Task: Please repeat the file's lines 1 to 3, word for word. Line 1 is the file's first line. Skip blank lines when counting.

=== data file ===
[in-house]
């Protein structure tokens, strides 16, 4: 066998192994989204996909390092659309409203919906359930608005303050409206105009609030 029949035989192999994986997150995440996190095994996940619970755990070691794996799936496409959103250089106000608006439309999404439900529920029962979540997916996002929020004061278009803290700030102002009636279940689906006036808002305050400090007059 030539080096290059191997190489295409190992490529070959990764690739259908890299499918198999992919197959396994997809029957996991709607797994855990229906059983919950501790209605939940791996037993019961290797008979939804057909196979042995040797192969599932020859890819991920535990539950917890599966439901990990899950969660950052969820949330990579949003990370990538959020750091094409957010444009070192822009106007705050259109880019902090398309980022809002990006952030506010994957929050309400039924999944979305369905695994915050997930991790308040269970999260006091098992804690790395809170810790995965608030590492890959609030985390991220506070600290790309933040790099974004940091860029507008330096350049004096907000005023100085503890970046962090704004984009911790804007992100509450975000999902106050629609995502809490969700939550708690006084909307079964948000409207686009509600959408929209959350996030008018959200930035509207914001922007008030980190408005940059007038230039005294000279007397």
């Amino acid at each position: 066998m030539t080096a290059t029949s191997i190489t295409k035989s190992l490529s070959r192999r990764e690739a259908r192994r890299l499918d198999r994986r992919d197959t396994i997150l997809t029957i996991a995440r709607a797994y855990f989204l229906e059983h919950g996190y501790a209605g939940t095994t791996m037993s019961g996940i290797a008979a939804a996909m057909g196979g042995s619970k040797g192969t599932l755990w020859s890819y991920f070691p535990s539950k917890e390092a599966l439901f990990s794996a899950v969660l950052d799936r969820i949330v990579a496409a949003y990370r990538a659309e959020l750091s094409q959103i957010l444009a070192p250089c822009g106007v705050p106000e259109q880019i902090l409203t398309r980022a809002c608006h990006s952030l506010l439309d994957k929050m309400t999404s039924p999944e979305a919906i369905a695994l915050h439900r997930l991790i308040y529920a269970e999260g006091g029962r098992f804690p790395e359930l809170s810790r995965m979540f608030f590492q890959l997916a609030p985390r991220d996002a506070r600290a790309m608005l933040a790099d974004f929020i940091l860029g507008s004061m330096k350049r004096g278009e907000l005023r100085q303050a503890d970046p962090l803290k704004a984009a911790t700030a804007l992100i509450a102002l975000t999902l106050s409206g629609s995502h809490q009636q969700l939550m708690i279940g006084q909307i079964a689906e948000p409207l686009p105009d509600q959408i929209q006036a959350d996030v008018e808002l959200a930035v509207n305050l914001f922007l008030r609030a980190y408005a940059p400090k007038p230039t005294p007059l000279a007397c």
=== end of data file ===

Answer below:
[in-house]
């Protein structure tokens, strides 16, 4: 066998192994989204996909390092659309409203919906359930608005303050409206105009609030 029949035989192999994986997150995440996190095994996940619970755990070691794996799936496409959103250089106000608006439309999404439900529920029962979540997916996002929020004061278009803290700030102002009636279940689906006036808002305050400090007059 030539080096290059191997190489295409190992490529070959990764690739259908890299499918198999992919197959396994997809029957996991709607797994855990229906059983919950501790209605939940791996037993019961290797008979939804057909196979042995040797192969599932020859890819991920535990539950917890599966439901990990899950969660950052969820949330990579949003990370990538959020750091094409957010444009070192822009106007705050259109880019902090398309980022809002990006952030506010994957929050309400039924999944979305369905695994915050997930991790308040269970999260006091098992804690790395809170810790995965608030590492890959609030985390991220506070600290790309933040790099974004940091860029507008330096350049004096907000005023100085503890970046962090704004984009911790804007992100509450975000999902106050629609995502809490969700939550708690006084909307079964948000409207686009509600959408929209959350996030008018959200930035509207914001922007008030980190408005940059007038230039005294000279007397």
């Amino acid at each position: 066998m030539t080096a290059t029949s191997i190489t295409k035989s190992l490529s070959r192999r990764e690739a259908r192994r890299l499918d198999r994986r992919d197959t396994i997150l997809t029957i996991a995440r709607a797994y855990f989204l229906e059983h919950g996190y501790a209605g939940t095994t791996m037993s019961g996940i290797a008979a939804a996909m057909g196979g042995s619970k040797g192969t599932l755990w020859s890819y991920f070691p535990s539950k917890e390092a599966l439901f990990s794996a899950v969660l950052d799936r969820i949330v990579a496409a949003y990370r990538a659309e959020l750091s094409q959103i957010l444009a070192p250089c822009g106007v705050p106000e259109q880019i902090l409203t398309r980022a809002c608006h990006s952030l506010l439309d994957k929050m309400t999404s039924p999944e979305a919906i369905a695994l915050h439900r997930l991790i308040y529920a269970e999260g006091g029962r098992f804690p790395e359930l809170s810790r995965m979540f608030f590492q890959l997916a609030p985390r991220d996002a506070r600290a790309m608005l933040a790099d974004f929020i940091l860029g507008s004061m330096k350049r004096g278009e907000l005023r100085q303050a503890d970046p962090l803290k704004a984009a911790t700030a804007l992100i509450a102002l975000t999902l106050s409206g629609s995502h809490q009636q969700l939550m708690i279940g006084q909307i079964a689906e948000p409207l686009p105009d509600q959408i929209q006036a959350d996030v008018e808002l959200a930035v509207n305050l914001f922007l008030r609030a980190y408005a940059p400090k007038p230039t005294p007059l000279a007397c």